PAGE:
10 Instances When Hollywood Misinterpreted the Message of a Film


In Hollywood’s rich history, numerous films have made an enduring impact, not just due to their compelling narratives, but also for their groundbreaking approach to filmmaking. However, despite certain movies sparking innovation and positive shifts, there have been instances where studio executives drew misguided conclusions from a film’s triumph, resulting in detrimental trends that persisted for extended periods.

These trends often yielded uninspiring replicas at their peak and opportunistic money-making endeavors at their worst. From misguided endeavors to emulate box office hits to misconstrued understandings of audience preferences, here are ten occasions when Hollywood misconstrued the lessons from a film’s success – all without resorting to

10 The Social Network Trailer and Pop Song Covers

The Social Network
Sony Pictures Releasing

The Social Network gets an asterisk because the movie didn’t start a trend, but the film’s trailer certainly did.

The teaser trailer for The Social Network showed the world that it wasn’t just going to be “that Facebook movie.” But the most memorable aspect of the trailer is definitely the angelic rendition of Radiohead’s classic song “Creep;” it perfectly captures the tone of the film, and is a reflection of the story’s deeper themes. It was, in short, incredibly effective.

But in the years since, it’s become common – some would even say required – to include a slowed-down, melancholic cover of a pop song in a movie trailer, regardless of whether it works. A wispy cover of “Every Breath You Take” was used in the trailer for the Blair Witch remake; The Beatles’ “Come Together” was used in the Justice League trailer; and Lil Nas X’s “Old Town Road” was featured in the trailer for, of all movies, Rambo: Last Blood. There are countless other examples, and it isn’t stopping: the new trailer for The Last Voyage of the Demeter features a cover of Smashing Pumpkin’s Bullet with Butterfly Wings.

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9 The Dark Knight and the Rise of Gloomy Superhero Movies

Joker in The Dark Knight
Warner Bros. Pictures

Christopher Nolan changed the way people viewed superhero movies with The Dark Knight, a film that felt more like a Michael Mann-inspired crime epic than a comic book movie. Unlike previous iterations of Batman, which ranged from campy to outright cartoonish, Nolan’s vision was exceedingly dark and gritty. His interpretation of the character and the city of Gotham was much more in line with the tone of the comics, which contributed to the film’s massive success and continued adoration.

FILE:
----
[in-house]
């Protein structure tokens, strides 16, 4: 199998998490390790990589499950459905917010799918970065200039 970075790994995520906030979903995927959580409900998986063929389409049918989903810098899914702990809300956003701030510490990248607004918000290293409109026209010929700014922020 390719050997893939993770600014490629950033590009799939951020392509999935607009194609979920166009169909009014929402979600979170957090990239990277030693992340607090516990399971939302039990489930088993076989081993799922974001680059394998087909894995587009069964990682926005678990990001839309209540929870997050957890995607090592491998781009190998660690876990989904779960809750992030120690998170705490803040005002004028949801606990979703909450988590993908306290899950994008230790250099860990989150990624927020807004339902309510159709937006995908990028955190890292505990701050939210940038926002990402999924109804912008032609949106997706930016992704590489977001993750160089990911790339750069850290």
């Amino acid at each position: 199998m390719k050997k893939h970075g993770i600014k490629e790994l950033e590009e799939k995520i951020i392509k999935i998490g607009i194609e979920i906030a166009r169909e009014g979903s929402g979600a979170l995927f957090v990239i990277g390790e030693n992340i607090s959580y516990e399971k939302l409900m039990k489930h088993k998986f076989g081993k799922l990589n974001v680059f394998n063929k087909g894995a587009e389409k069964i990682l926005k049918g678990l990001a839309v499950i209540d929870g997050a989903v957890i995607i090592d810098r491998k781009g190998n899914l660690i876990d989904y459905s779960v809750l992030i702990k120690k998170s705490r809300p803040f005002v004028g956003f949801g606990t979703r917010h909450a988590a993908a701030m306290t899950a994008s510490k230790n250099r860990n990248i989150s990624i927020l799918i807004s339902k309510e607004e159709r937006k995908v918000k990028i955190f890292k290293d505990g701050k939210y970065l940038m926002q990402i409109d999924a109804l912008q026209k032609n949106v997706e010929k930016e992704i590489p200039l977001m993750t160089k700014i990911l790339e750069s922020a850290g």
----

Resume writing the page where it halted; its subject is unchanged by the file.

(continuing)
But after The Dark Knight’s massive success, there was a notable rise in superhero movies that had a darker tone, even if it didn’t accurately reflect the source material; Man of Steel, Batman v. Superman, and Justice League (which was re-shot to “lighten the tone”) were all criticized for their unnecessarily bleak atmosphere. And it wasn’t just DC properties: Fant4stic was a much more “serious-minded” approach to the comics, and 2016’s Power Rangers reboot may have taken itself a little too seriously.

Luckily the tides have started to turn, and it feels like studios are putting fun back into their big-budget superhero movies.

8 Guardians of the Galaxy and Nostalgic Pop Soundtracks

The Guardians of the Galaxy vol 3
Walt Disney Studios Motion Pictures

James Gunn’s Guardians of the Galaxy is notable for, among other things, its uniquely nostalgic soundtrack. Composed of classic rock and pop songs from the 1970s and 1980s, the soundtrack complemented the film’s adventurous and irreverent tone, and clearly resonated with audiences of every age: songs that haven’t charted in 40 years were suddenly topping Billboard.

The success of the Guardians soundtrack inspired other filmmakers (re: studio heads) to add the same flare to their films. Soon it felt like every movie had a winking, pop-centric soundtrack: Ayer’s Suicide Squad, Captain Marvel, Thor: Ragnarök, Deadpool, Atomic Blonde, and Ready Player One all come to mind.

7 Harry Potter and the Curse of Two-Part Finales

Harry-Potter-and-The-Deathly-Hallows-Part-2 (1)
Warner Bros